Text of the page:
EPA and TC Oil Pipeline Operations Inc. Agree to Clean Up Oil Discharge from Pipeline Rupture

TC Oil Pipeline Operations Inc. has entered into an agreement with the U.S. Environmental Protection Agency (EPA) to clean up the oil discharge that occurred Dec. 7 in Washington County, Kansas, as a result of a rupture in a section of the Keystone Pipeline. TC Energy is the parent company to TC Oil Pipeline Operations Inc.

“EPA is grateful to the hundreds of EPA and other federal, state, and local agency personnel who quickly responded to this emergency,” said EPA Region 7 Administrator Meg McCollister. “The federal government and the state of Kansas are committed to a thorough cleanup and restoration of the impacted area.”

On Dec. 7, 2022, an estimated 14,000 barrels of oil (588,000 gallons) leaked from the ruptured pipeline over land and into Mill Creek, which subsequently violated the federal Clean Water Act, creating an imminent and substantial threat to human health and the environment.

In the cleanup order, finalized January 6, EPA asserts that the oil-impacted surface water in Mill Creek at least 3½ miles downstream resulted in vegetation staining near the pipeline rupture, caused a visible sheen on the water, and significantly affected fish and wildlife.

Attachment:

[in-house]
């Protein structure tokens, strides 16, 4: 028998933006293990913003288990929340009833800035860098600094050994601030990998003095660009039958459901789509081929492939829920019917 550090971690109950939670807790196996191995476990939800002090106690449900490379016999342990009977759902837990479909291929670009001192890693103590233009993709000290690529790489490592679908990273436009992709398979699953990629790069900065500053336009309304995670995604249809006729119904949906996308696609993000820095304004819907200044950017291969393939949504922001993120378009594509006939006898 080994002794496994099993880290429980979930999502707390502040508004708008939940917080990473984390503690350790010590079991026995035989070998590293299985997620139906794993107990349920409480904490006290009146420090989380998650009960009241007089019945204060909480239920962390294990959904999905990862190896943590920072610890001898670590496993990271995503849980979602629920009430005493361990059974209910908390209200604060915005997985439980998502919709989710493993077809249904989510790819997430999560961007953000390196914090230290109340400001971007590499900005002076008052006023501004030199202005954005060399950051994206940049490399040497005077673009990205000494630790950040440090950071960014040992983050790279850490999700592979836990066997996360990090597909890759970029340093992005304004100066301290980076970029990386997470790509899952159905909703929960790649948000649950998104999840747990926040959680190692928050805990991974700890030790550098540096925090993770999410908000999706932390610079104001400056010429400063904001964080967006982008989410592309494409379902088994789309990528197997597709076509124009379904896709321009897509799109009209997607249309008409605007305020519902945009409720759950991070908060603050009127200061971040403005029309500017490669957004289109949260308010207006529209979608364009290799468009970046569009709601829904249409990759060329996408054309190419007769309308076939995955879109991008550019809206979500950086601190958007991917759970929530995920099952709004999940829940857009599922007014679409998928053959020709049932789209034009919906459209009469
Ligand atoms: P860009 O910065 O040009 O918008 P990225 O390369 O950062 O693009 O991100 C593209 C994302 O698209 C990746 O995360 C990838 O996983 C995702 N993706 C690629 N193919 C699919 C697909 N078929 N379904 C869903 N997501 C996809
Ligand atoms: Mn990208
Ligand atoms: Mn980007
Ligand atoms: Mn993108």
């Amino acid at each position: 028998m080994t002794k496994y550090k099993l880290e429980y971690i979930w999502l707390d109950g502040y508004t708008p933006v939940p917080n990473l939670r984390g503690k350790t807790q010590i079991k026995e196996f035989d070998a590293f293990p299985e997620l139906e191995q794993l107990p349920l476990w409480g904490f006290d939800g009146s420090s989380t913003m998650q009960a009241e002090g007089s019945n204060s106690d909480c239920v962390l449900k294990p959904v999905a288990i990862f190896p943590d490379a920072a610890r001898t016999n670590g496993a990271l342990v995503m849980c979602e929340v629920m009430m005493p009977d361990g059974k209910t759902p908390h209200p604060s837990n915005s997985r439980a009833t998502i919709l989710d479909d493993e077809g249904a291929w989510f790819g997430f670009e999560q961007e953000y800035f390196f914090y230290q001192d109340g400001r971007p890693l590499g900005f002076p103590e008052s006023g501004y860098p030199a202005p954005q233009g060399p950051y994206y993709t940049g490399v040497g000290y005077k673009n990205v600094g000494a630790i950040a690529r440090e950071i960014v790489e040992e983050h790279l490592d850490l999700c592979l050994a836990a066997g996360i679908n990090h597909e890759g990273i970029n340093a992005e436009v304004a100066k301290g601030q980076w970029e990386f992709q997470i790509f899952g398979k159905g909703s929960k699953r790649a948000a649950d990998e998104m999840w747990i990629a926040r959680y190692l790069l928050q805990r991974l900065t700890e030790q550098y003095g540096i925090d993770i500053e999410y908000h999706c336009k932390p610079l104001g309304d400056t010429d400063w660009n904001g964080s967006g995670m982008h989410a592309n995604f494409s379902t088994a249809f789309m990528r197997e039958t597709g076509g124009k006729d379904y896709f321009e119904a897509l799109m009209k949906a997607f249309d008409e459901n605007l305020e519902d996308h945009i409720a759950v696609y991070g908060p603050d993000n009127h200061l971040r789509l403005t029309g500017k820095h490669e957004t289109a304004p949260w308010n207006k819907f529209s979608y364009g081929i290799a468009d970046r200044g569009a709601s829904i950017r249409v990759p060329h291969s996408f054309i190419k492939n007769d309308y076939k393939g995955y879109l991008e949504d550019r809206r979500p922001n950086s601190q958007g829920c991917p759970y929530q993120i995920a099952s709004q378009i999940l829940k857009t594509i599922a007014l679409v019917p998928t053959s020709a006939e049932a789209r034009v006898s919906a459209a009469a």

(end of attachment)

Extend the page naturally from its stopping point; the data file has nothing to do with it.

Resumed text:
The order requires TC Oil Pipeline Operations Inc. to recover oil and oil-contaminated soil and vegetation and contain the further spread of oil in Mill Creek. All work required under the order to abate the endangerment identified in the order will be completed under EPA oversight.

TC Oil Pipeline Operations Inc. operates sections of the Keystone Pipeline System. The Keystone Pipeline is a 2,687-mile liquid oil pipeline system between Hardisty, Alberta, Canada, and Port Arthur, Texas. The breach occurred in a section of the pipeline that stretches from Steele City, Nebraska, to Cushing, Oklahoma, which was completed in 2011.

Discharges of pollutants, including oil, into federally protected waterways are violations of the Clean Water Act.


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